Horror movies are films that strive to elicit fear, anxiety, terror or horror audience. In the horror movie plots, evil forces, events, or characters, sometimes of supernatural origin, intrude into the everyday world. Horror movies in general is also a central villain. Early horror films often drew inspiration from characters and stories from classic literature, such as Dracula, Frankenstein, The Mummy, The Wolf Man, Phantom of the Opera and Dr. Jekyll and Mr. Hyde. Later horror films, on the contrary, often the inspiration from the uncertainties of life after the Second World War, and the three different but related sub-genres: the horror of personality film, the horror of Armageddon film, and the horror-of-the-demonic film. The last sub-genre can be seen as a modernized transition of the earliest horror films, to expand its emphasis on supernatural agents, the horrors of the world.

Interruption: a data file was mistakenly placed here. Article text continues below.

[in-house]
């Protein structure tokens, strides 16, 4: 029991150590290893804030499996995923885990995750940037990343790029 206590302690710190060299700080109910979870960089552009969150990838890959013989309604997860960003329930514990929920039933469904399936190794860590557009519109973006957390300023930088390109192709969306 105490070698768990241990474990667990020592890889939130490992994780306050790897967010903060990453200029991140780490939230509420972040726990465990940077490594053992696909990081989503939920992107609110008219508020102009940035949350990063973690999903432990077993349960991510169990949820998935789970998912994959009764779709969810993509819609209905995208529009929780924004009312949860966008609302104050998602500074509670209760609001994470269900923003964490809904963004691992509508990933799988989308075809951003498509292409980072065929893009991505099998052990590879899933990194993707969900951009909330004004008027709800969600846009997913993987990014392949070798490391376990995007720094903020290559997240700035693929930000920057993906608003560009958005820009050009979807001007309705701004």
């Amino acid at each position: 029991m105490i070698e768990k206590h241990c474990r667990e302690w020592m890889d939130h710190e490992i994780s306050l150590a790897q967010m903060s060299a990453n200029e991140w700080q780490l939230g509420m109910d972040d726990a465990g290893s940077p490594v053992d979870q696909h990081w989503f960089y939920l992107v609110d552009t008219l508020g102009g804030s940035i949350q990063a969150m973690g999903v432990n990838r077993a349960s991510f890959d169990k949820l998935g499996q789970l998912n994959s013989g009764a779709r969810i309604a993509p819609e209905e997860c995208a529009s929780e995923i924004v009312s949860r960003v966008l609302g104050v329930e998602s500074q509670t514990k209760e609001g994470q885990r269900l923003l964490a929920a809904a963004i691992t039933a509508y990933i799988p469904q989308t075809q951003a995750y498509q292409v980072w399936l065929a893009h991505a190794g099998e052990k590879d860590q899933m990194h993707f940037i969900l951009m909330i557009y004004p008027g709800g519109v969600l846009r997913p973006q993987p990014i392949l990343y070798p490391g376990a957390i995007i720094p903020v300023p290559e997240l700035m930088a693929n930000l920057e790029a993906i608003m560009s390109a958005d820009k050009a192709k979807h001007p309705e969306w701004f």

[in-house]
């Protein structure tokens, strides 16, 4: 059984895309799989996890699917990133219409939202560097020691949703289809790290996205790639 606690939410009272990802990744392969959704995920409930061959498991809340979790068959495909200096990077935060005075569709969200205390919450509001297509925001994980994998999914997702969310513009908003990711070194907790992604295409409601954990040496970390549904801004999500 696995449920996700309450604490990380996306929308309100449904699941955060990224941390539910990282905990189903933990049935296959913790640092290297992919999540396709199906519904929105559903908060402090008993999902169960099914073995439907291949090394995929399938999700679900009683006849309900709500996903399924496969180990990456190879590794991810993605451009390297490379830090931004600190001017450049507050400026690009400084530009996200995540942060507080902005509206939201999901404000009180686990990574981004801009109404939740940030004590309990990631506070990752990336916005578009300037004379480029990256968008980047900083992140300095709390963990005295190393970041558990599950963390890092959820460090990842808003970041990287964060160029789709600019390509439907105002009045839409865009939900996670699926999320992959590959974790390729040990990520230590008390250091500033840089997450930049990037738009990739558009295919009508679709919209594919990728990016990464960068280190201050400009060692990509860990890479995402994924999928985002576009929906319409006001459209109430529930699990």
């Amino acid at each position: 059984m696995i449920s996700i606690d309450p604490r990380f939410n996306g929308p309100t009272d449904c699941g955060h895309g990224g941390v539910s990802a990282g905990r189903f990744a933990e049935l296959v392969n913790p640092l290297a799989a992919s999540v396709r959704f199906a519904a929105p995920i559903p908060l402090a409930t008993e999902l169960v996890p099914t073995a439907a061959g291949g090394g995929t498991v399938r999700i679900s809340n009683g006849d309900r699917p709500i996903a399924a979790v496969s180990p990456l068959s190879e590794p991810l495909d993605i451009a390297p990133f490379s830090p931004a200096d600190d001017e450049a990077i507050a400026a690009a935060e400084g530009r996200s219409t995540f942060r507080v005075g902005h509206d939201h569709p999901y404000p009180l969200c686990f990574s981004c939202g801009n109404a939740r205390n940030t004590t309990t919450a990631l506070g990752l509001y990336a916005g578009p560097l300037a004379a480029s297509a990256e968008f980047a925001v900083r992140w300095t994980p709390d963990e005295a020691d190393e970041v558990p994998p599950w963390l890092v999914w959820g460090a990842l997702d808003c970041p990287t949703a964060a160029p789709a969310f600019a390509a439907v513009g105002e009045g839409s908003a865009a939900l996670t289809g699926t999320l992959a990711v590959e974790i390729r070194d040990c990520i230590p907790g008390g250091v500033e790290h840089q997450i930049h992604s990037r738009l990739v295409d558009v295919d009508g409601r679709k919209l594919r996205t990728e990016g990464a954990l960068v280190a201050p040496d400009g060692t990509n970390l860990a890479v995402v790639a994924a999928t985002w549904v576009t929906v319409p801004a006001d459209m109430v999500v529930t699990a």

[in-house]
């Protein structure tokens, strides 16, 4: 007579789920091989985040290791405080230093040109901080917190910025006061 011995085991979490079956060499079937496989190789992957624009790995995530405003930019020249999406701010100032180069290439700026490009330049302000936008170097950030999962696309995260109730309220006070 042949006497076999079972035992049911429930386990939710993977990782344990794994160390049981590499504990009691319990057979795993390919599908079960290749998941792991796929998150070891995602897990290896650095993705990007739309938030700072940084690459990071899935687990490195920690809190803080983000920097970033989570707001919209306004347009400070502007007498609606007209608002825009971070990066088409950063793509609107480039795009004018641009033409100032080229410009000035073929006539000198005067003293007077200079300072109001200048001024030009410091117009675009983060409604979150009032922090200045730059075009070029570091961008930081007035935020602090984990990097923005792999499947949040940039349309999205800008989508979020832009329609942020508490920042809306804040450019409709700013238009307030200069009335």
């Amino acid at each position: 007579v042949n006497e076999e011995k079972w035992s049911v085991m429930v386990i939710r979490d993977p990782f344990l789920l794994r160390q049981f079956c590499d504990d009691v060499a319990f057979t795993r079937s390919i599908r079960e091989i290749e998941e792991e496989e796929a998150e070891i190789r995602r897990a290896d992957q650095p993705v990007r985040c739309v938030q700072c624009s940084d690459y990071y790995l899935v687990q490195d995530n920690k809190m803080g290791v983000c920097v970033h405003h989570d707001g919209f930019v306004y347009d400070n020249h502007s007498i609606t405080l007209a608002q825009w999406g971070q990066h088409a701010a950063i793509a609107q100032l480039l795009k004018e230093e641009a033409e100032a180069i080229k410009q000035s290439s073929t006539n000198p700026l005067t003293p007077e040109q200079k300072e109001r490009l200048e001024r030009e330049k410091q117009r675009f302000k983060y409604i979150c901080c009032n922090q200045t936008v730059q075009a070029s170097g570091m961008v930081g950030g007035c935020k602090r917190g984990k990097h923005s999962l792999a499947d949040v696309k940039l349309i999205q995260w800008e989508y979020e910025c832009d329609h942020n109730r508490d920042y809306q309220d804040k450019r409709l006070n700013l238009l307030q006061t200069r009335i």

Horror films have been criticized for its graphic violence and dismissed as a low-budget B-movies and exploitation films. Nevertheless, all major studios and many respected directors, including Alfred Hitchcock, Roman Polanski, Stanley Kubrick and Francis Ford Coppola, have forays into the genre. The famous Hindi film director and producer Ram Gopal Varma has experimented with several horror films, including Raat (The Night) (1992), Darna Mana Hai (Being Afraid is not allowed) (2003) and Darna Zaroori Hai (Being Afraid is necessary) (2006). Serious critics have analyzed horror films through the prism of genetic theory and the auteur theory of film. Some horror films include elements of other genres, such as Science Fiction, Fantasy, mockumentary, black comedy and thriller. Many horror films are in the public sector (such as The Little Shop of Horrors, Night of the Living Dead, The Terror, Suspiria, embryos)